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Can We Get Rid of BMI Yet?

BMI = weight in pounds/(height in inches x height in inches) x 703 = nonsense?


Does this toddler look obese to you?  According to BMI, he is….

Healthcare has improved by leaps and bounds in the past 200 years…so why are we still using a flawed equation created by a mathematician (read: not a doctor) 200 years ago to assess fitness?

I always felt slimy using it to assess clients during my early days working as a personal trainer in big box gyms.  My bosses liked it because it sold more personal training.  Numbers hit people where it hurts.  And boy does this equation hurt.

BMI was originally created to quickly and easily measure the degree of obesity in the general population.  It was never meant to be used to gauge individual health, but rather to help the government skillfully distribute resources.  Moreover, it completely neglects things like waist size and physiological make up.  In fact, people who have a very high muscle to fat ratio often come out in the overweight or even obese range (think football players and really buff movie stars).  Yes, having good bone mass and an extremely lean body can actually be detrimental to ones BMI score.

Even though I have been aware of its flaws for some time now, selfishly I kind of liked getting mine taken because it labels me as “ideal” (a girl can dream, can’t she?)  Regardless of the fact that I am in fairly decent shape, I can’t take all the credit for my good BMI score.  I do better because I am short.

The BMI equation exaggerates thinness in short people and fatness in tall people.  The equations divides weight by too much in short people and too little in tall people.  Never being personally offended by BMI, I was able to keep my distaste for it under the radar.  Flash forward T’s recent yearly physical when things became personal.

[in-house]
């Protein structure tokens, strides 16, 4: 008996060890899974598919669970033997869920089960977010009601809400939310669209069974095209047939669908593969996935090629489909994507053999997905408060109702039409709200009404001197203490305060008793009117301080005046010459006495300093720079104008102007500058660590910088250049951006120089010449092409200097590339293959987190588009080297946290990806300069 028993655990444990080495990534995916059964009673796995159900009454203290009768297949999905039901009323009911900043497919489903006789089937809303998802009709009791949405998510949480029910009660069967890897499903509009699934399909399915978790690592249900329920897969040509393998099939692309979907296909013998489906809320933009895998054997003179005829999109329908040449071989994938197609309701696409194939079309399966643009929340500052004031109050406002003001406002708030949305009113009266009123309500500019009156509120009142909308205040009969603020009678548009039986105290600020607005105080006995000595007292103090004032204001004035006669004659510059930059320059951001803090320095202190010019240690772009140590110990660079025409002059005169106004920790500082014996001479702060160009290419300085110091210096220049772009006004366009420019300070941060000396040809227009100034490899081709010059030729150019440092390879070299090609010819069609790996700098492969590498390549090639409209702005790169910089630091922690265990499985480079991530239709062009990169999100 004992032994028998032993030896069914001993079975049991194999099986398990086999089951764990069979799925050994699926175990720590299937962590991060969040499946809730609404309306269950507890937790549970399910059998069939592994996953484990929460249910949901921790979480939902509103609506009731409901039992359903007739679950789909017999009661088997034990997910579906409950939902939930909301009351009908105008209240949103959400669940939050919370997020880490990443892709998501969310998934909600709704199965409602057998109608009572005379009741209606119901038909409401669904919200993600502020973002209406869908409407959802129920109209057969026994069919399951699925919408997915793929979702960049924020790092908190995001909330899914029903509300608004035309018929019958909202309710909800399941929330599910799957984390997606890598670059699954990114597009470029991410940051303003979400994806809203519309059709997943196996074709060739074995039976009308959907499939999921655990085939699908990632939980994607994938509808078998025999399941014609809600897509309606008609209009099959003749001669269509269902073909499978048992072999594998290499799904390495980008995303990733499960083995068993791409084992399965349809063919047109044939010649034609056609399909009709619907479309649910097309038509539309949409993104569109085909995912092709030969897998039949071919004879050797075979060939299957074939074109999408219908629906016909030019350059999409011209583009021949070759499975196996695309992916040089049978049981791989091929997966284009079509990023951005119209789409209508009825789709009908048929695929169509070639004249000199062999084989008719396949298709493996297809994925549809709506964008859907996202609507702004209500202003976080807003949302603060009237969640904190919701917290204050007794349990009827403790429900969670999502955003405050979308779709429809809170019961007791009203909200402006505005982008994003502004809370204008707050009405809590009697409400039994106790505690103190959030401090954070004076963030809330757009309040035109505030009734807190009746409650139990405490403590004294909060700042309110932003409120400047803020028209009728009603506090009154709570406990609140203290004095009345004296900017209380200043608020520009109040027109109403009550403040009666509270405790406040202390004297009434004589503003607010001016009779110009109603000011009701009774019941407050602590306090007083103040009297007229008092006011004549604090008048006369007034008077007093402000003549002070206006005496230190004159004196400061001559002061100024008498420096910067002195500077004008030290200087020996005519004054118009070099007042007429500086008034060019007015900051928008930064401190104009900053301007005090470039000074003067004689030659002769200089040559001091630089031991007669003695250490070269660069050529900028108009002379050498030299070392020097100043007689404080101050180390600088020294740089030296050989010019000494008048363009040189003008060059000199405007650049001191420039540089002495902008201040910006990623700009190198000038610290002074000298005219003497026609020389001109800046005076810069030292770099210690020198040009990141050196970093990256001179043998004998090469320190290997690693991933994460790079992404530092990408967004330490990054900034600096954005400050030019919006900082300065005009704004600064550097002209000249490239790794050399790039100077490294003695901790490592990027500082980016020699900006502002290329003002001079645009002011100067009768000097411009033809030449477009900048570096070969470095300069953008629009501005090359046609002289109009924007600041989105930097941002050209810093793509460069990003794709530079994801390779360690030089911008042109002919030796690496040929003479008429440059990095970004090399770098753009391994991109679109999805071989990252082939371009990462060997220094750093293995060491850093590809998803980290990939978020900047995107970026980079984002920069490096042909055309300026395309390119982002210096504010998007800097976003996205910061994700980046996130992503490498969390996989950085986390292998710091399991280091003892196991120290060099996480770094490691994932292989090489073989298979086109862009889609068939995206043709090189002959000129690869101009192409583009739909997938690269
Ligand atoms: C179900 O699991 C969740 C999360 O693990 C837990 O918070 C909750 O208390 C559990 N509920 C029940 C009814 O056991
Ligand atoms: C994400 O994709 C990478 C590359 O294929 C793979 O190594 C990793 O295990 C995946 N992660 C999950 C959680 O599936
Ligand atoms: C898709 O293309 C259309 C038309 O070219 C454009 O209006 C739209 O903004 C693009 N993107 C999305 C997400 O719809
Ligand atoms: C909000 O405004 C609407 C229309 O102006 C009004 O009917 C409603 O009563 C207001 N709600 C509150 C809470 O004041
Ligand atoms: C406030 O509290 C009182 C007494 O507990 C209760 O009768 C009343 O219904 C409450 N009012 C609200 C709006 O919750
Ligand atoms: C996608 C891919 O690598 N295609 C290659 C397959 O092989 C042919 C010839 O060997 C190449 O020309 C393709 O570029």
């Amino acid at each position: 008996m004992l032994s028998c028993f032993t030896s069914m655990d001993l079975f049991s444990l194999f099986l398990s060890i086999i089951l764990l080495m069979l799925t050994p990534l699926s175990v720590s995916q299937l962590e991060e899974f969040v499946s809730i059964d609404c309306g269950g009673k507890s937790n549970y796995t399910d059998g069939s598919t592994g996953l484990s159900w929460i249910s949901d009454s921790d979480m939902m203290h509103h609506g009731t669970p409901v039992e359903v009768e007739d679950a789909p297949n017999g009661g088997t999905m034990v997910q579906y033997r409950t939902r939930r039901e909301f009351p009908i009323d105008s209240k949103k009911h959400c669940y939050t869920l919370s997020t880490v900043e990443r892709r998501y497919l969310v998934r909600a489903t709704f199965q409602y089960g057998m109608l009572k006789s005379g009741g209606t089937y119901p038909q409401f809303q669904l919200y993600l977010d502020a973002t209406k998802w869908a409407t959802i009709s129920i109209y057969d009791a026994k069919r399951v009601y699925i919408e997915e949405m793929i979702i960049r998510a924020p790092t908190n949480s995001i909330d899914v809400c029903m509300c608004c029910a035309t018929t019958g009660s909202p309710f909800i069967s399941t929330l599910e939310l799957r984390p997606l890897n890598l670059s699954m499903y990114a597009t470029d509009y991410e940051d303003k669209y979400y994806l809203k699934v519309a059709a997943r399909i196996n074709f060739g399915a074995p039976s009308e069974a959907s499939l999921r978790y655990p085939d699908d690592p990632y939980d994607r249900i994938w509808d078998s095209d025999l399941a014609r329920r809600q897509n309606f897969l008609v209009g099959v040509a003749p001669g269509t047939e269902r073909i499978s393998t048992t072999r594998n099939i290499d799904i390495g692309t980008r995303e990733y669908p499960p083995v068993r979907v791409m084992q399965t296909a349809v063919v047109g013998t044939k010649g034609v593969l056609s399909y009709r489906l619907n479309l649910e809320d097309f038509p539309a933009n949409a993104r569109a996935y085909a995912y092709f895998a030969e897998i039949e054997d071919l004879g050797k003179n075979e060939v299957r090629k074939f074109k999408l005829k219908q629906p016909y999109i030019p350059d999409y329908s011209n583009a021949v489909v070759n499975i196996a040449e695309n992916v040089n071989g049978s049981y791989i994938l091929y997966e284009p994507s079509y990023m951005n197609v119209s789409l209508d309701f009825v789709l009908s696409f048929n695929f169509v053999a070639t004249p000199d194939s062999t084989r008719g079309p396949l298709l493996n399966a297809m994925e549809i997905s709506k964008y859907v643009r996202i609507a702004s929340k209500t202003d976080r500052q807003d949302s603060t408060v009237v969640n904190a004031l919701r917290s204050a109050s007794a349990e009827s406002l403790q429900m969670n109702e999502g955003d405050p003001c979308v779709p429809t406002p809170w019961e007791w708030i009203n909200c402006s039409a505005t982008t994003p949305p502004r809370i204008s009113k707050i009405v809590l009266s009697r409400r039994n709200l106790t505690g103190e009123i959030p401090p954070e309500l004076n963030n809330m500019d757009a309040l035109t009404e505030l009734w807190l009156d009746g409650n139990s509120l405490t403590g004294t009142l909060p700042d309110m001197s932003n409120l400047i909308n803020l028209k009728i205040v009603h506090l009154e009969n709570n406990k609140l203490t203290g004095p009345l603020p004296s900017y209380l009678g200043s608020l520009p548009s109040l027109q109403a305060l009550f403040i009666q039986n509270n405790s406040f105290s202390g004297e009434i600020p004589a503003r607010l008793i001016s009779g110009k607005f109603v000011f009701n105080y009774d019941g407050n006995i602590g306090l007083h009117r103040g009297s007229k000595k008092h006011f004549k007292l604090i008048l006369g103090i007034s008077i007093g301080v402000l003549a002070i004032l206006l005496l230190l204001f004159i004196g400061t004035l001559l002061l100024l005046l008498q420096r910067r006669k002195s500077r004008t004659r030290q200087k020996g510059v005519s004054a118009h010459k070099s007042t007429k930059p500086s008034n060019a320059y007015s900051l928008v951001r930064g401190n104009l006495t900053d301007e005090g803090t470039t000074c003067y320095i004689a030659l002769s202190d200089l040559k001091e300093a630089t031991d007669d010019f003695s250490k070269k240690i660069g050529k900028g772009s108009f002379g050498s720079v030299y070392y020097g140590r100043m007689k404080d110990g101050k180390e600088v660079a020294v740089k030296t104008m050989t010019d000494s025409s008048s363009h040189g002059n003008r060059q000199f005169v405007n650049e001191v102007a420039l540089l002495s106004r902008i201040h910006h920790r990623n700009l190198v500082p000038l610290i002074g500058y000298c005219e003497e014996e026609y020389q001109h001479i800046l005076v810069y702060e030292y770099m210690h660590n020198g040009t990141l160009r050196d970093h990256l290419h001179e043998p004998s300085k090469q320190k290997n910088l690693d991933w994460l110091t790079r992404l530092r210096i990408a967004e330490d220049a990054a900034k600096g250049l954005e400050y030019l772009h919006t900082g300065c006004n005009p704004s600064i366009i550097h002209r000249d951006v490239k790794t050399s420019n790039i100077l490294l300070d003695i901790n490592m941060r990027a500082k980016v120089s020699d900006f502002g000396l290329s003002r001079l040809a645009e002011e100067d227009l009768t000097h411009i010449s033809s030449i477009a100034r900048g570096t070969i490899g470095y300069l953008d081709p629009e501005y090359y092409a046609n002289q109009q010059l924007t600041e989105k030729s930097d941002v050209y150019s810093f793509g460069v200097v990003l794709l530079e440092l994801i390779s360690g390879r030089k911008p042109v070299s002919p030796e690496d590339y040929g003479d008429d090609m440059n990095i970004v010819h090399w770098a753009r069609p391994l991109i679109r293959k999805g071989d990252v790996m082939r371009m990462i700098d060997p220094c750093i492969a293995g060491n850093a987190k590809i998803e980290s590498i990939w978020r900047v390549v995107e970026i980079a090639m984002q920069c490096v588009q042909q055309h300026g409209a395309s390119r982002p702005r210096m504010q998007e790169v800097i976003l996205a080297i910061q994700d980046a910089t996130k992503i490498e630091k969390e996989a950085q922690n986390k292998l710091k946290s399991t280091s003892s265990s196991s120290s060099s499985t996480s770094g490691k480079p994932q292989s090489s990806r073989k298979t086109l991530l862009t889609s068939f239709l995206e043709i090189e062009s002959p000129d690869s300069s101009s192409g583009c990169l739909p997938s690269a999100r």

T is tall for his age and solid as a rock.  On his most recent appointment, he was put in the obese category.  In children, BMI is adjusted for age.  Big-for-their-age children often measure obese, even if they appear to have little to no excess body fat.  In other words, a 3 year old who scores obese could be the exact same size as a 5 year old who measures as normal.  If all children grew at the exact same rate this might make more sense.  But they don’t.

I do not mean to fat shame here.  Contrary to every message society tells us about body size, being “overweight” is not wrong or bad .  Smaller body size does not necessarily coordinate with better health.  I do believe that randomly comparing children, especially using an equation that is only somewhat accurate for only about two thirds of the population, is wrong.

BMI was created with a sedentary population in mind.  Thus, low muscle mass and a relatively high fat mass is expected.  Fit people tend to be dense (sometimes meathead dense, but in this case solid as a rock dense…) and dense people have higher BMI scores.  Additionally, it was never intended for use on women.

It pains me to see my son labeled, albeit incorrectly, at such an early age.  I was a chunky kid, but at least I got to remain blissfully unaware of what was “wrong” with my body until age 8.  Between taunts from my peers to comments from a well meaning dance teacher, I got the picture even without the numbers.

So now, in addition to the cruelty kids can inflict upon each other,  we have an inaccurate equation to make them feel crummy about themselves even if their body is healthy.  And the shame can begin at age 2.